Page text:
The fantastic real Brazil

By Thayná Almeida


Building on the popular imaginary, from the world of werewolves, Good Manners is an essay on human relationships.

Good Manners, by Juliana Rojas and Marcos Dutra, resorts to the fantastic to talk about Brazil and emotions. At the same time that the image of the werewolf is used, such an important figure from Brazilian folklore, we see, on a parallel plane, a film concerned with understanding the relationships between people and the emotional nuances of a generation influenced by pop culture.

Although approaching the canon of horror, the film escapes from the genre’s conventions regarding, for instance, the female representation. The narrative denies male dominance. Paternalistic Brazil is suppressed, giving rise to a "matriarchal nation". On the screen, women are protagonists of their stories and "self-suffice".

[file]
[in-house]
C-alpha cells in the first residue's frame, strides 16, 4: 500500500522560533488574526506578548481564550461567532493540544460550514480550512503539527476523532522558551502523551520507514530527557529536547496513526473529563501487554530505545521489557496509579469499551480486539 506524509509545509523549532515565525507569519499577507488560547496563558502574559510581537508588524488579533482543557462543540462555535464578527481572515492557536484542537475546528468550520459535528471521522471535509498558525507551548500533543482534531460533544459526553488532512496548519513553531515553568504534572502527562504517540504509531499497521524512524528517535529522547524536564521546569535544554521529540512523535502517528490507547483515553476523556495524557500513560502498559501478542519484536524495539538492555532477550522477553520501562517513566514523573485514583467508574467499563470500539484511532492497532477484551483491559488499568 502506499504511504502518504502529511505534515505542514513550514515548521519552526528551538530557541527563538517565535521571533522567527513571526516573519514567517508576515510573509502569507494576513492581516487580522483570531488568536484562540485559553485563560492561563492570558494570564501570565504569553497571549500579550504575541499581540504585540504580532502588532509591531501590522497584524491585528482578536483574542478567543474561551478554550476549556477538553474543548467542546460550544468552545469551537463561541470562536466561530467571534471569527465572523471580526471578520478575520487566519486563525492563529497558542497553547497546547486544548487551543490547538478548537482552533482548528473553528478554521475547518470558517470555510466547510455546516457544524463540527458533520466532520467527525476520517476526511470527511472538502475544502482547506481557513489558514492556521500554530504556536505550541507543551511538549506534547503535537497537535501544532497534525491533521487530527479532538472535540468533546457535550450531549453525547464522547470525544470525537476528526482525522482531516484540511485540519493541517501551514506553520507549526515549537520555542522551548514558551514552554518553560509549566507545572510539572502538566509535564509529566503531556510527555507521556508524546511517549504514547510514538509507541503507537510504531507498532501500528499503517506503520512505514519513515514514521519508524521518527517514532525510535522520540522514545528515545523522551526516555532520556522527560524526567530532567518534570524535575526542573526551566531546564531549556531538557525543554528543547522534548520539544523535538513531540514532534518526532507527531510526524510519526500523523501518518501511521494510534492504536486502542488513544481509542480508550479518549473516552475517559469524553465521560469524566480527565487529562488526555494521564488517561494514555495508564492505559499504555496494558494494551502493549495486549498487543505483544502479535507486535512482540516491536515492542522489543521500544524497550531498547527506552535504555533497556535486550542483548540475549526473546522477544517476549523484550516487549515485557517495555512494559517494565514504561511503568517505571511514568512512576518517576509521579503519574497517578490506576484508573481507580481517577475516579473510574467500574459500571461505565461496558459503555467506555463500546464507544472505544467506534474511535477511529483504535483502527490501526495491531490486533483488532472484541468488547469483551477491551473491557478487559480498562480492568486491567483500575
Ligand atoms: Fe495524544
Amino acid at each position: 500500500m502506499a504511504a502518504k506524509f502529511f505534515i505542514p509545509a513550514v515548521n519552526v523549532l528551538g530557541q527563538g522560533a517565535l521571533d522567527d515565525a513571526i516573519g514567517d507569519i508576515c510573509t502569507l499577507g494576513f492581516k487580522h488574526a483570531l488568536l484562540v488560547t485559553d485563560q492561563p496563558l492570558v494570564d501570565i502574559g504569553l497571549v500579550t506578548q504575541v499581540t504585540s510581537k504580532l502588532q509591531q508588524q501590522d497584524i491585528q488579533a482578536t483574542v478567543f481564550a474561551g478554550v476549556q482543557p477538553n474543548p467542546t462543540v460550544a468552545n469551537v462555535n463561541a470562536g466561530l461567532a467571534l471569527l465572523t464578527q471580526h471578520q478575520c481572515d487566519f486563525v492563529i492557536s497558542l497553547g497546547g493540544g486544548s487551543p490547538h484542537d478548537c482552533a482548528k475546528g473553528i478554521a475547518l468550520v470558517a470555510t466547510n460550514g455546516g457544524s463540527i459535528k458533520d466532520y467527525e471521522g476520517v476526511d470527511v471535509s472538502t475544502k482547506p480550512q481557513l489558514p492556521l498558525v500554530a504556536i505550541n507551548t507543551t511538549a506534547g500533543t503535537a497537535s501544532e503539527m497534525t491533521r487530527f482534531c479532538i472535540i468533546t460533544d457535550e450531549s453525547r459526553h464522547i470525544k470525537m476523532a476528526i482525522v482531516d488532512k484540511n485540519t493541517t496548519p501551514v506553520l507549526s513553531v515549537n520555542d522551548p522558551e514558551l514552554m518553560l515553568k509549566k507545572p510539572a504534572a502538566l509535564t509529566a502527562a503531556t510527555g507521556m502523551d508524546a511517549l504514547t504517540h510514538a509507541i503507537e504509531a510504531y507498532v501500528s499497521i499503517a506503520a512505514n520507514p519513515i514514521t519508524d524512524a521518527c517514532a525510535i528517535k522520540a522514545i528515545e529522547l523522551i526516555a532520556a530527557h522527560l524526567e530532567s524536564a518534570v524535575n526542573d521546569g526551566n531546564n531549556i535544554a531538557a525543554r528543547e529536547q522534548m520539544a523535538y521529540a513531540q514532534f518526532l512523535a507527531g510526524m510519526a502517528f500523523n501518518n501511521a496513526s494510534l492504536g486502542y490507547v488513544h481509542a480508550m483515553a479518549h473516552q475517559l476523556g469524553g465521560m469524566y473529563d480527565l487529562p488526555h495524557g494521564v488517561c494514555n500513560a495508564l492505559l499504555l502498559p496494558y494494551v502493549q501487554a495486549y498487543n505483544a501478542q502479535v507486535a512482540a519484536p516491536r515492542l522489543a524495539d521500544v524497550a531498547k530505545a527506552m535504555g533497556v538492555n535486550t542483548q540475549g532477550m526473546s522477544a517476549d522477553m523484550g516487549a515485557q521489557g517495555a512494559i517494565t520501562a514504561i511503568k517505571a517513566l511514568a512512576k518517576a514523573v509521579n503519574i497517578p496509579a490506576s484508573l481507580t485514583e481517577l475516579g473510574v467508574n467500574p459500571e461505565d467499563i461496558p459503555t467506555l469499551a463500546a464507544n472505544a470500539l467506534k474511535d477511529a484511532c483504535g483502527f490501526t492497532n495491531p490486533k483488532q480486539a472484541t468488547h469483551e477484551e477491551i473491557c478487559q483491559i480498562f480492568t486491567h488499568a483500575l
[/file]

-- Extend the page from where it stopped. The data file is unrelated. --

The female protagonists of Good Manners, a black domestic servant and a white boss, represent the Brazilian social-historical context. But the film deals with the relationship between them as to make these women transcend this space of representation. Clara is black and initially suffers from her lack of opportunity. Ana is white, a farmer's daughter, but has to be exiled in the city of São Paulo because her parents refuse to accept her pregnancy. The pain of each of them leads the narrative; the complicity between the two, so full of affection, seems to be what allows them to keep going amidst life’s several mishaps.

But what makes Good Manners especially unique is that all these intimate and emotional issues are approached through a popular genre, terror, and through a tale that is strong in Brazil’s countryside: the legend of the werewolf. Juliana and Marco escape, however, from a playful reading. They, on the other hand, use this popular imaginary to make a film that carries within itself cultural plurality and, more than that, social and human complexity.